After the church visit, I decide to go to Poonthura. I ask my nephew whether he is energetic enough to follow me. He says yes and reminds me of the Biriyani. We get into a bus which would take us to a place called ‘Ambalathara’. From there we need to take an auto to Poonthura Swamy’s ashram. At the Ambalathara junction we see a decent restaurant and we eat Biriyani there. Biriyani is a food that would never be upto an imagined mark. Here too the food is not upto the mark, passes a judgment by Arvind. I could not help agreeing with it. Then we take an auto rickshaw to Poonthura Swamy’s ashram. The moment we get down from the rickshaw, inside boundary wall of a temple I see one of the men who have just met me there in the cave temple. He waves and asks us to come inside. Poonthura Swamy was living in the road side hut and the temple is a bit away from the hut. The temple is a good granite structure and he tells me that fifteen years back on a Pooradam day Poonthura Swamy attained Samadhi. His physical body was lowered and on which within two years this stone temple was built with Lord Shiva as the shrine. We see the ashram head, Swamy Sugathan. He is a scientist retired from the Indian Space Research Organization and now has huge dread locks. He offers us tea and biscuit which we take it in a shed where we meet Murugan, the blind helper of Poonthura Swamy. Murugan was a vagabond from the neighborhood who became the helper for Poonthura Swamy. Now he spends night in the temple and day time at the hut. The blind man is a happy person. Despite his multiple handicaps he seems to be very pleasant and enthusiastic.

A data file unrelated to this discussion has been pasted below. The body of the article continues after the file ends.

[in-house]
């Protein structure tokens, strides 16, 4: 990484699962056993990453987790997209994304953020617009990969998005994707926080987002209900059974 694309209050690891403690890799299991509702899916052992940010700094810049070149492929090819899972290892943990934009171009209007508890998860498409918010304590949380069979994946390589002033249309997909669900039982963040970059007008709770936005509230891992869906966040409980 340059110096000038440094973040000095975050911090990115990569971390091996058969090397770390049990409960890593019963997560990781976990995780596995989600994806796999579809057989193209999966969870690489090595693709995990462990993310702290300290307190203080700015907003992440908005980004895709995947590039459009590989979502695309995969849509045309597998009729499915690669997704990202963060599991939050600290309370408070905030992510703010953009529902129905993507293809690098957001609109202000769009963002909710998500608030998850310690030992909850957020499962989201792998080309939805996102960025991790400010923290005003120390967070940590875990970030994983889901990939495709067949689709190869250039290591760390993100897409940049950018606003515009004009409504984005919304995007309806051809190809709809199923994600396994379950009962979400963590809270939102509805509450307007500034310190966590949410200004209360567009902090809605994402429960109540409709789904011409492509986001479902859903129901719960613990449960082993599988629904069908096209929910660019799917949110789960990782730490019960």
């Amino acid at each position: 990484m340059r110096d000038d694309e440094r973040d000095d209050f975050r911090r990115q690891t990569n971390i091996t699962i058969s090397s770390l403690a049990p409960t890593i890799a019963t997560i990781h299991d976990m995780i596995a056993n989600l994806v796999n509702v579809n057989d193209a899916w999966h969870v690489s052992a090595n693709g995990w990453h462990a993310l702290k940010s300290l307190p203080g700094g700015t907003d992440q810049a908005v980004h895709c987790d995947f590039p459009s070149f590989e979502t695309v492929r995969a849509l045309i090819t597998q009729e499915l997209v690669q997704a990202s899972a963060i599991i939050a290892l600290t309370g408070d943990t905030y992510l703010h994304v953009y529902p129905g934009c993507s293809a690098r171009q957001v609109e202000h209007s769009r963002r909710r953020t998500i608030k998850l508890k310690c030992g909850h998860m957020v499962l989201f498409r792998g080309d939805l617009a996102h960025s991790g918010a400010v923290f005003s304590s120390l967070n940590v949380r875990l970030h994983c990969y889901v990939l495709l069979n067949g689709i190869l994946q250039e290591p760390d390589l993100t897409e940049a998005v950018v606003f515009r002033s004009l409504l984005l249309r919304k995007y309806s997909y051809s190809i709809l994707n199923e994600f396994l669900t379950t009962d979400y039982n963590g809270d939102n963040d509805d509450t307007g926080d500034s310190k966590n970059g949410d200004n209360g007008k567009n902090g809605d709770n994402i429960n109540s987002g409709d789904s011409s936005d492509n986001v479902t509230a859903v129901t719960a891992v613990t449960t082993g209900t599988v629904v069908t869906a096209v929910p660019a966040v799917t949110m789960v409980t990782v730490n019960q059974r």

That particular corner in Poonthura does not seem to be exceptional but it’s very ordinariness makes it exceptional. The roadside hut under the banyan tree is where Poonthura Swamy used to spend his time in mediation. He never used to talk to people. Those who came seeking blessings often got beatings and abuses from him rather. That story reminds me of the Mookkippodi Swamy of Thiruvannamalai. Mookkippodi swamy’s abuses and beatings are considered to be his blessings. This time when I visited Thiruvannamalai, in many a shop I saw the merchandise with Mookkippodi swamy’s picture giving me a clear indication that the people had come around him to make him an establishment. They must be waiting for his Samadhi so that they could start an organization and ashram around his name and start a good business. Inside the hut the floor is laid with soft sand. One could sit inside for hours together. I see one young man sitting in meditation there. Across the road there is an ashram coming up in the name of Poonthura Bhagavan, the one who had disappeared one day. Just behind the hut there is a huge palm tree and a temple. There are some small structures that house local deities like ‘Karanavar’ and ‘Karanvathi’ (Uncle and Aunt). Sugathan Swamy gives me a calendar with a picture of Poonthura Swamy. I buy a small book about Poonthura Swamy from him. He asks my name. I am very reluctant to say my name. Finally I say, “Johny Lakshmanan,” but I add, “I have another name; Aksharananda.” He smiles at me. The name ‘JohnyML’ seems to be pushing me down. I would like to do away with it. I want to be free from it. With this thought I leave from the place with a promise that I would come back again.